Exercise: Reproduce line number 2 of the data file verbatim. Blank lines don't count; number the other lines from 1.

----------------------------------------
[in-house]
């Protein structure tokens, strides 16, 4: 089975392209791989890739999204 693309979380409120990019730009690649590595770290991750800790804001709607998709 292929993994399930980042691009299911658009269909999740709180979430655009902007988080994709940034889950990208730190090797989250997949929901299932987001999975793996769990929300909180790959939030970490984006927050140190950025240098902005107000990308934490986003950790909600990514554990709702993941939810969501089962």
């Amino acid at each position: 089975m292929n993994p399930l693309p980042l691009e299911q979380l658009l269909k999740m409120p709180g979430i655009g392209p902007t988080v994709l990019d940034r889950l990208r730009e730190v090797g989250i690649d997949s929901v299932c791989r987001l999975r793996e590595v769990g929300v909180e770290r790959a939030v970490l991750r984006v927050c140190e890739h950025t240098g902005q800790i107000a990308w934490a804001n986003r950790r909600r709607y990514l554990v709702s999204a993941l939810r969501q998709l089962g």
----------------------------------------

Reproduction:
């Protein structure tokens, strides 16, 4: 089975392209791989890739999204 693309979380409120990019730009690649590595770290991750800790804001709607998709 292929993994399930980042691009299911658009269909999740709180979430655009902007988080994709940034889950990208730190090797989250997949929901299932987001999975793996769990929300909180790959939030970490984006927050140190950025240098902005107000990308934490986003950790909600990514554990709702993941939810969501089962």